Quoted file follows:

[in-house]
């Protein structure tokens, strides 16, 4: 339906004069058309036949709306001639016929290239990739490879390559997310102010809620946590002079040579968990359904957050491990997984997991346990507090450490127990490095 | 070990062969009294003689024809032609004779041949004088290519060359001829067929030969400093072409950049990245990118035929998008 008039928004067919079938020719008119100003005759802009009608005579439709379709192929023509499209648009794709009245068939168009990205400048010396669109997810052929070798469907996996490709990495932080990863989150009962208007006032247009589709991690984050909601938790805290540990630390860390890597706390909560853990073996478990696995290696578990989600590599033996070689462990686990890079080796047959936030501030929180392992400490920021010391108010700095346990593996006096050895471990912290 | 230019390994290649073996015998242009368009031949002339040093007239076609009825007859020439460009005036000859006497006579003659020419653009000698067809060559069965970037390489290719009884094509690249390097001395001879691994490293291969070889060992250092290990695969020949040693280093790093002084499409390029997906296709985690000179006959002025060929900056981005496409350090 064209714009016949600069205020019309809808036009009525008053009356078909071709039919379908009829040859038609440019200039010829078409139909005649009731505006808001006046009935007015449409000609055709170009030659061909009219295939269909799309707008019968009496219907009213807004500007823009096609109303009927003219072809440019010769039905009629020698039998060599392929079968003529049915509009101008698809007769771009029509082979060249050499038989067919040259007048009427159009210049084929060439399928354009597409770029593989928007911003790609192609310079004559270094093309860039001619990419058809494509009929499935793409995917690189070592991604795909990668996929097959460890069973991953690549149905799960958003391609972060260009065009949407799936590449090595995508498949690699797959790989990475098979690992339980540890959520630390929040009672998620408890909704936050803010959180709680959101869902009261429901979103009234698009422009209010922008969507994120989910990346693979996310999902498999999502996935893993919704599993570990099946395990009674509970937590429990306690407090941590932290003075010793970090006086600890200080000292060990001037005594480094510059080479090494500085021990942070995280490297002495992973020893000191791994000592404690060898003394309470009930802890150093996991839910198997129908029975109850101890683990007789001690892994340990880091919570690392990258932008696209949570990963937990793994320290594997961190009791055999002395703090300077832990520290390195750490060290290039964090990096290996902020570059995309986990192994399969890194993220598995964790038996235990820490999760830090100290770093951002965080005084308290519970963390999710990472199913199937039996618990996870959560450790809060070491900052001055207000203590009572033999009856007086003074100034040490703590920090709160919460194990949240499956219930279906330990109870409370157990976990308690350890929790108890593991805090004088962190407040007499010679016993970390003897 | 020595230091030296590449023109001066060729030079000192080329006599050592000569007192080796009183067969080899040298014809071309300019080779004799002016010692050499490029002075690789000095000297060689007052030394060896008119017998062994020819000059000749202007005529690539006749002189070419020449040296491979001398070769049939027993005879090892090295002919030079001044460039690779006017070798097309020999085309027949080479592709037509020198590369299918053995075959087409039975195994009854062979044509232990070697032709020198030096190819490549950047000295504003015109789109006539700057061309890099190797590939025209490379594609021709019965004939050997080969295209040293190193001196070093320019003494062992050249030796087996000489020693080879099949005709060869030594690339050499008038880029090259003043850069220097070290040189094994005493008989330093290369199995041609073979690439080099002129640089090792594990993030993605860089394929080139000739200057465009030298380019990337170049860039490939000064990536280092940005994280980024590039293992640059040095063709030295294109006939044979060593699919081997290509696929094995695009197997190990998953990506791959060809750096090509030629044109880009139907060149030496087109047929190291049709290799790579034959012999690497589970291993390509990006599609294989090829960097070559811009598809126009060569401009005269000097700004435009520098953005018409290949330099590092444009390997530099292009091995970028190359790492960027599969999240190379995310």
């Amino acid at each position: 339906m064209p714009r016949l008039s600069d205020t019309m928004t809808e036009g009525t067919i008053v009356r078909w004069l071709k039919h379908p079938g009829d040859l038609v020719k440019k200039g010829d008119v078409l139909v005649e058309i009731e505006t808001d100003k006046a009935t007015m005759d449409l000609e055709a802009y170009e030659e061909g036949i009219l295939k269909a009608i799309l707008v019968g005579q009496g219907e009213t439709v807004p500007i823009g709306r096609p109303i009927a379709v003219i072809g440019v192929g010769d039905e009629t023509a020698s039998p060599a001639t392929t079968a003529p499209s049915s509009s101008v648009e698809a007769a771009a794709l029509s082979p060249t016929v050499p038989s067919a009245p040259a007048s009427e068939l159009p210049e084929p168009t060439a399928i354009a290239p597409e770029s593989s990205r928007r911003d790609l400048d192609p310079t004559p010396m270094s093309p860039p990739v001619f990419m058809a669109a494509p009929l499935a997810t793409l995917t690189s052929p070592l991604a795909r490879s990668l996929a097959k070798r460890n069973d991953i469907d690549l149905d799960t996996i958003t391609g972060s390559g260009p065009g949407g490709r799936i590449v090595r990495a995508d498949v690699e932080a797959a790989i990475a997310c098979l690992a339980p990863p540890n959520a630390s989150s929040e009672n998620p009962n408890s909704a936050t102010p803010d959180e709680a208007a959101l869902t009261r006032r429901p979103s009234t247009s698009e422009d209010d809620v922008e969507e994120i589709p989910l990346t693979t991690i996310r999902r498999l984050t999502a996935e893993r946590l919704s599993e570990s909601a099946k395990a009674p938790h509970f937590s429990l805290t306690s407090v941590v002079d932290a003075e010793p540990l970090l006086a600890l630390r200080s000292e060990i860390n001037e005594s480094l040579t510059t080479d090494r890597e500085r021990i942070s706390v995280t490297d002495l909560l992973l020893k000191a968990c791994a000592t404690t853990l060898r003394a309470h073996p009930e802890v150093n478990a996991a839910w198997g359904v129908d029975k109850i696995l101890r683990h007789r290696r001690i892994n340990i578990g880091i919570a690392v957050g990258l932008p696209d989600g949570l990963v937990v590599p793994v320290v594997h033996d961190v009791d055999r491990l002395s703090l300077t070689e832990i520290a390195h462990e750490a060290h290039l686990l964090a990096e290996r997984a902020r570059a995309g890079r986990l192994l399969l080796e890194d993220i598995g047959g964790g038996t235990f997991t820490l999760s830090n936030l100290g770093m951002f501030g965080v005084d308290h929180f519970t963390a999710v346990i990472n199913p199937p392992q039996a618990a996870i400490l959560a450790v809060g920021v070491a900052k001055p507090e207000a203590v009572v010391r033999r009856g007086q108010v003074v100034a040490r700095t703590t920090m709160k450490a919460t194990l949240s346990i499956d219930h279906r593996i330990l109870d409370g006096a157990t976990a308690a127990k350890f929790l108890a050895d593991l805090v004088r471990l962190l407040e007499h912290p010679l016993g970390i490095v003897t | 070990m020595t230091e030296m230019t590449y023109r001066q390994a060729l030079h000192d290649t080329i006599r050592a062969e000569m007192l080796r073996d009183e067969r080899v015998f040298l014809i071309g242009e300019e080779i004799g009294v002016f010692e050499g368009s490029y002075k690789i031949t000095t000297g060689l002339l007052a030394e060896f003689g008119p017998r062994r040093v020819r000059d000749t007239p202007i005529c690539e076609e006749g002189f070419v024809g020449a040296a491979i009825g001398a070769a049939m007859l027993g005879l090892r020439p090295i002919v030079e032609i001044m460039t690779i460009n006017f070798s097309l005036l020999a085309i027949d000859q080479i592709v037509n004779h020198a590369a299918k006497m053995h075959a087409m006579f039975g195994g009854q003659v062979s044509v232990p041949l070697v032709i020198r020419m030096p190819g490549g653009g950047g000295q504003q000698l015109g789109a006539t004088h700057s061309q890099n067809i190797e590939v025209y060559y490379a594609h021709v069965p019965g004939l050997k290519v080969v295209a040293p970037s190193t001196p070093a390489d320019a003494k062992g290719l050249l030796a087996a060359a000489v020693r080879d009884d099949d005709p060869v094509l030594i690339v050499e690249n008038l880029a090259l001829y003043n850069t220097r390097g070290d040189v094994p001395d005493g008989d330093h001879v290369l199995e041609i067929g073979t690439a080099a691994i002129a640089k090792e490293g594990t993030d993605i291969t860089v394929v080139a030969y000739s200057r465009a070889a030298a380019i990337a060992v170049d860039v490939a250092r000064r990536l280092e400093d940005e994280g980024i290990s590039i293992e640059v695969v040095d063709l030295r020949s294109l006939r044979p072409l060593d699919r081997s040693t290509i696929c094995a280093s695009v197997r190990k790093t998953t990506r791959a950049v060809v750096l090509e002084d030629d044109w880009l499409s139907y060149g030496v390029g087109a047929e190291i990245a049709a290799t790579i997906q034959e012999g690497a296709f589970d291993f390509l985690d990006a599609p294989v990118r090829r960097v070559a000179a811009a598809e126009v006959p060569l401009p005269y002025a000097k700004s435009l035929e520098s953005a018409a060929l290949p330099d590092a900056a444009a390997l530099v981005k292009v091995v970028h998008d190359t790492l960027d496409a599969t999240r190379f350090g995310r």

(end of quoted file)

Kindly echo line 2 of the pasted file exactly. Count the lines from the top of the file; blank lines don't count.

């Protein structure tokens, strides 16, 4: 339906004069058309036949709306001639016929290239990739490879390559997310102010809620946590002079040579968990359904957050491990997984997991346990507090450490127990490095 | 070990062969009294003689024809032609004779041949004088290519060359001829067929030969400093072409950049990245990118035929998008 008039928004067919079938020719008119100003005759802009009608005579439709379709192929023509499209648009794709009245068939168009990205400048010396669109997810052929070798469907996996490709990495932080990863989150009962208007006032247009589709991690984050909601938790805290540990630390860390890597706390909560853990073996478990696995290696578990989600590599033996070689462990686990890079080796047959936030501030929180392992400490920021010391108010700095346990593996006096050895471990912290 | 230019390994290649073996015998242009368009031949002339040093007239076609009825007859020439460009005036000859006497006579003659020419653009000698067809060559069965970037390489290719009884094509690249390097001395001879691994490293291969070889060992250092290990695969020949040693280093790093002084499409390029997906296709985690000179006959002025060929900056981005496409350090 064209714009016949600069205020019309809808036009009525008053009356078909071709039919379908009829040859038609440019200039010829078409139909005649009731505006808001006046009935007015449409000609055709170009030659061909009219295939269909799309707008019968009496219907009213807004500007823009096609109303009927003219072809440019010769039905009629020698039998060599392929079968003529049915509009101008698809007769771009029509082979060249050499038989067919040259007048009427159009210049084929060439399928354009597409770029593989928007911003790609192609310079004559270094093309860039001619990419058809494509009929499935793409995917690189070592991604795909990668996929097959460890069973991953690549149905799960958003391609972060260009065009949407799936590449090595995508498949690699797959790989990475098979690992339980540890959520630390929040009672998620408890909704936050803010959180709680959101869902009261429901979103009234698009422009209010922008969507994120989910990346693979996310999902498999999502996935893993919704599993570990099946395990009674509970937590429990306690407090941590932290003075010793970090006086600890200080000292060990001037005594480094510059080479090494500085021990942070995280490297002495992973020893000191791994000592404690060898003394309470009930802890150093996991839910198997129908029975109850101890683990007789001690892994340990880091919570690392990258932008696209949570990963937990793994320290594997961190009791055999002395703090300077832990520290390195750490060290290039964090990096290996902020570059995309986990192994399969890194993220598995964790038996235990820490999760830090100290770093951002965080005084308290519970963390999710990472199913199937039996618990996870959560450790809060070491900052001055207000203590009572033999009856007086003074100034040490703590920090709160919460194990949240499956219930279906330990109870409370157990976990308690350890929790108890593991805090004088962190407040007499010679016993970390003897 | 020595230091030296590449023109001066060729030079000192080329006599050592000569007192080796009183067969080899040298014809071309300019080779004799002016010692050499490029002075690789000095000297060689007052030394060896008119017998062994020819000059000749202007005529690539006749002189070419020449040296491979001398070769049939027993005879090892090295002919030079001044460039690779006017070798097309020999085309027949080479592709037509020198590369299918053995075959087409039975195994009854062979044509232990070697032709020198030096190819490549950047000295504003015109789109006539700057061309890099190797590939025209490379594609021709019965004939050997080969295209040293190193001196070093320019003494062992050249030796087996000489020693080879099949005709060869030594690339050499008038880029090259003043850069220097070290040189094994005493008989330093290369199995041609073979690439080099002129640089090792594990993030993605860089394929080139000739200057465009030298380019990337170049860039490939000064990536280092940005994280980024590039293992640059040095063709030295294109006939044979060593699919081997290509696929094995695009197997190990998953990506791959060809750096090509030629044109880009139907060149030496087109047929190291049709290799790579034959012999690497589970291993390509990006599609294989090829960097070559811009598809126009060569401009005269000097700004435009520098953005018409290949330099590092444009390997530099292009091995970028190359790492960027599969999240190379995310």